US Democratic presidential hopeful Elizabeth Warren's latest campaign ad attacking billionaires has prompted pushback from some of its targets.
The ad to promote Ms Warren and her wealth tax proposal aired Thursday on CNBC, featuring cable TV clips of billionaires criticising her.
In response, former Goldman Sachs executive Lloyd Blankfein tweeted: "Maybe tribalism is just in her DNA."
Ms Warren is currently a front-runner in the 2020 race to the White House.
In addition to Mr Blankfein, the ad includes footage of hedge fund manager Leon Cooperman, TD Ameritrade founder Joe Ricketts and PayPal co-founder Peter Thiel.
"Some billionaires don't like my #TwoCentWealthTax? I'm shocked," Ms Warren tweeted.
The ad flags details about each, including how Mr Cooperman was charged with insider trading - though he settled the case without admitting wrongdoing in 2017 - and Mr Blankfein earned millions during the financial crash.
Mr Blankfein said he was surprised to have been featured in the ad, "given the many severe critics she has out there".
"Vilification of people as a member of a group may be good for her campaign, not the country. Maybe tribalism is just in her DNA."
Many on Twitter blasted Mr Blankfein's response.
Surprised to be featured in Sen Warren’s campaign ad, given the many severe critics she has out there. Not my candidate, but we align on many issues. Vilification of people as a member of a group may be good for her campaign, not the country. Maybe tribalism is just in her DNA.— Lloyd Blankfein (@lloydblankfein) November 14, 2019
Goldman Sachs has come under scrutiny this month over the credit card it runs for Apple, which has been accused of being sexist by offering women lower credit limits than men.
The bank said this week that those who felt discriminated against could ask for their credit to be reconsidered.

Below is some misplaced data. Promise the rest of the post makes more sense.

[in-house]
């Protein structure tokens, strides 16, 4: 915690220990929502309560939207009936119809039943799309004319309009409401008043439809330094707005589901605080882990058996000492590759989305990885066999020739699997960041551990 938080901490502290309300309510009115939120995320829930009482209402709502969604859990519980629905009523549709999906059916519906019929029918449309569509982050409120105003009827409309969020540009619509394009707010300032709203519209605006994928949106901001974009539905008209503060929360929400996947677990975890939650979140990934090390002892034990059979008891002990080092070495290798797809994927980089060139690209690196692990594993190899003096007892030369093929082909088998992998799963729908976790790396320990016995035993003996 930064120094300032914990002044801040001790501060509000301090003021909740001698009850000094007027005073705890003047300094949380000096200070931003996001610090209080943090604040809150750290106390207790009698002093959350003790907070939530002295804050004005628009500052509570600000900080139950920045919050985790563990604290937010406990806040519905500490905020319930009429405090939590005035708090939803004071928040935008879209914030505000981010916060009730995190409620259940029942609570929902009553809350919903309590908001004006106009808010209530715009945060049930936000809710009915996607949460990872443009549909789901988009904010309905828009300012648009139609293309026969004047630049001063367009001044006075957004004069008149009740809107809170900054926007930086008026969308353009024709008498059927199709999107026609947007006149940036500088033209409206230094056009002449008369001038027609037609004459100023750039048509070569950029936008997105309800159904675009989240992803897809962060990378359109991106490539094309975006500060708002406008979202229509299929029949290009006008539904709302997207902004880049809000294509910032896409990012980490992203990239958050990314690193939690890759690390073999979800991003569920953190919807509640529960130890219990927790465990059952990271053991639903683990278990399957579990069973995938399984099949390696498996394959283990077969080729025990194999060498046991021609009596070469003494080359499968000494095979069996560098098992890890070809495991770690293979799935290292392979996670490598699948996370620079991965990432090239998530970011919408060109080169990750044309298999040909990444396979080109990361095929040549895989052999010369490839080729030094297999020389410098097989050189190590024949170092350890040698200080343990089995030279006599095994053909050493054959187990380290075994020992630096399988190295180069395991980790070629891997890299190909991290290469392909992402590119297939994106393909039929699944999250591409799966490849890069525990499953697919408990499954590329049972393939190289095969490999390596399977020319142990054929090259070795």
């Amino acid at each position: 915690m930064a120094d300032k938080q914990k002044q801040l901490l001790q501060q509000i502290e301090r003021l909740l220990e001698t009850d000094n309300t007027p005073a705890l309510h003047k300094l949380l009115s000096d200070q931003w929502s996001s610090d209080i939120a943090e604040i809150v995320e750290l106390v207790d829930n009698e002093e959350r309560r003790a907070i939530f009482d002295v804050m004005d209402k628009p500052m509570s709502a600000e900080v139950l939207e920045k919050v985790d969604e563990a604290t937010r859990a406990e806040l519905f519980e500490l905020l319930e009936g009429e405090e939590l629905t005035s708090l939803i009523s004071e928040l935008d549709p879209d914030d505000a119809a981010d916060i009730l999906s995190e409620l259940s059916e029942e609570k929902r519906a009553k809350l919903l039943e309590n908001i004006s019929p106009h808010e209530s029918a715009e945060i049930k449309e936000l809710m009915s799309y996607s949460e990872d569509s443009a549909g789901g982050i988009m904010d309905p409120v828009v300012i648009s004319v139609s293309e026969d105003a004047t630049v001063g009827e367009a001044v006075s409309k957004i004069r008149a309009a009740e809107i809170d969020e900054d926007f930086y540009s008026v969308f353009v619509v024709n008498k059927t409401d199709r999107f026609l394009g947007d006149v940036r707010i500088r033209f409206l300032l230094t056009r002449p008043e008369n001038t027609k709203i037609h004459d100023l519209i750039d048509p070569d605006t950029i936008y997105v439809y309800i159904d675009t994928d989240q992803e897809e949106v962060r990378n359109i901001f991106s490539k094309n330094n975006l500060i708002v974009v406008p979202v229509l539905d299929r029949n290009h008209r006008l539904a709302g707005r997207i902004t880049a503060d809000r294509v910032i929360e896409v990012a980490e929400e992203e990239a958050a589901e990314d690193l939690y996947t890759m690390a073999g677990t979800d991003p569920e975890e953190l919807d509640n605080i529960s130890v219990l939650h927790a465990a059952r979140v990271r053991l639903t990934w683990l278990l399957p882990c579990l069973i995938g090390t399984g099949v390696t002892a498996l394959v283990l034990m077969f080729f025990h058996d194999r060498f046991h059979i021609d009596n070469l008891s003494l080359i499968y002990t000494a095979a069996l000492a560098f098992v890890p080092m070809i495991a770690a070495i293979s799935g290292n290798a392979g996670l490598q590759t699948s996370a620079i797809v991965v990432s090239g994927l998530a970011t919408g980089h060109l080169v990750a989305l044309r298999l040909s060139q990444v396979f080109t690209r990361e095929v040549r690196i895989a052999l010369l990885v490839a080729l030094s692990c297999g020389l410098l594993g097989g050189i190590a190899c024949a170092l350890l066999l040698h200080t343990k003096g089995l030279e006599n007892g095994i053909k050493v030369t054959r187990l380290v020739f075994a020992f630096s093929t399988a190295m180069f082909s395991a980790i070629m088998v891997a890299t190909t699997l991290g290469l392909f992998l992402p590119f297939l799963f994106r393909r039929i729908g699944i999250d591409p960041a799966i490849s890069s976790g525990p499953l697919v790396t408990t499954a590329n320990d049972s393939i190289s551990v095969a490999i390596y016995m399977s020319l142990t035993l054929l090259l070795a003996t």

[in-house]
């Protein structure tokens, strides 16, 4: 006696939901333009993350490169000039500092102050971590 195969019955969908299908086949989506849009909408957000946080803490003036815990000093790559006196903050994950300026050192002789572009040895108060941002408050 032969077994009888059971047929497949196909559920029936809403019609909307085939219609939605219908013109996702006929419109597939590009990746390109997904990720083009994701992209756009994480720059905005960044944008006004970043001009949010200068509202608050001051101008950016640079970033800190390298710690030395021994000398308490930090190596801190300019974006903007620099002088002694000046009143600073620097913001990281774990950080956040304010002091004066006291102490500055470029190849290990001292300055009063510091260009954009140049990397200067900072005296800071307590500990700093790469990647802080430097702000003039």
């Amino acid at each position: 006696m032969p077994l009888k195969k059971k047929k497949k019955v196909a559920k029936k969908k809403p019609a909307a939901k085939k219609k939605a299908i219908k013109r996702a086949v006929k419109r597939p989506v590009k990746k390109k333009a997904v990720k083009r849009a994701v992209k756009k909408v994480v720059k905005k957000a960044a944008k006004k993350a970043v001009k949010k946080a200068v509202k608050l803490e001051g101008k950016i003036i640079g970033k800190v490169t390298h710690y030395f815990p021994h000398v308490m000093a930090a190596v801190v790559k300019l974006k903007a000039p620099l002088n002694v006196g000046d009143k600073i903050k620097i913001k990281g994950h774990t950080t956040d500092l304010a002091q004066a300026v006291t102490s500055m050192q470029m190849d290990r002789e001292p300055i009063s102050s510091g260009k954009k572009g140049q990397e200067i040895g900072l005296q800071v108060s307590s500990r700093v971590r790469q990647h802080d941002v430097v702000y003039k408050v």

Ms Warren criticised the response, telling Bloomberg News: "So let's just tell every woman in America, 'You might have been discriminated against, on an unknown algorithm, it's on you to telephone Goldman Sachs and tell them to straighten it out'.
"Sorry guys, that's not how it works."
Mr Blankfein's fellow billionaire Mr Cooperman has also spoken out against Ms Warren's tax plan, telling CNBC's Halftime Report programme on Thursday that it "makes no sense".
"It would lead to unnatural acts, be near impossible to police, and is probably unconstitutional."
He did not clarify what he meant by "unnatural acts".
Mr Cooperman has made headlines before for an earlier interview where he became emotional about the 2020 election and political climate.
The billionaire investor also choked up while talking about giving away his fortune - half within his lifetime and half to his family in the form of a foundation where they can "give away the money".
"I don't need Elizabeth Warren or the government giving away my money," he then added.
He has previously said Ms Warren represents "the worst in politicians as she's trying to demonise wealthy people because there are more poor people than wealthy people".
Ms Warren has not directly responded to either Mr Cooperman or Mr Blankfein's latest comments.
On Wednesday, her campaign announced that her "billionaire tears" mugs were back in stock by popular demand.
By popular demand:— Team Warren (@TeamWarren) November 14, 2019
Microsoft founder Bill Gates also expressed concern over Ms Warren's plan earlier this month.
But a number of America's richest - including investor George Soros and Facebook co-founder Chris Hughes - penned an open letter earlier this year calling on candidates to roll out a wealth tax on the super rich.
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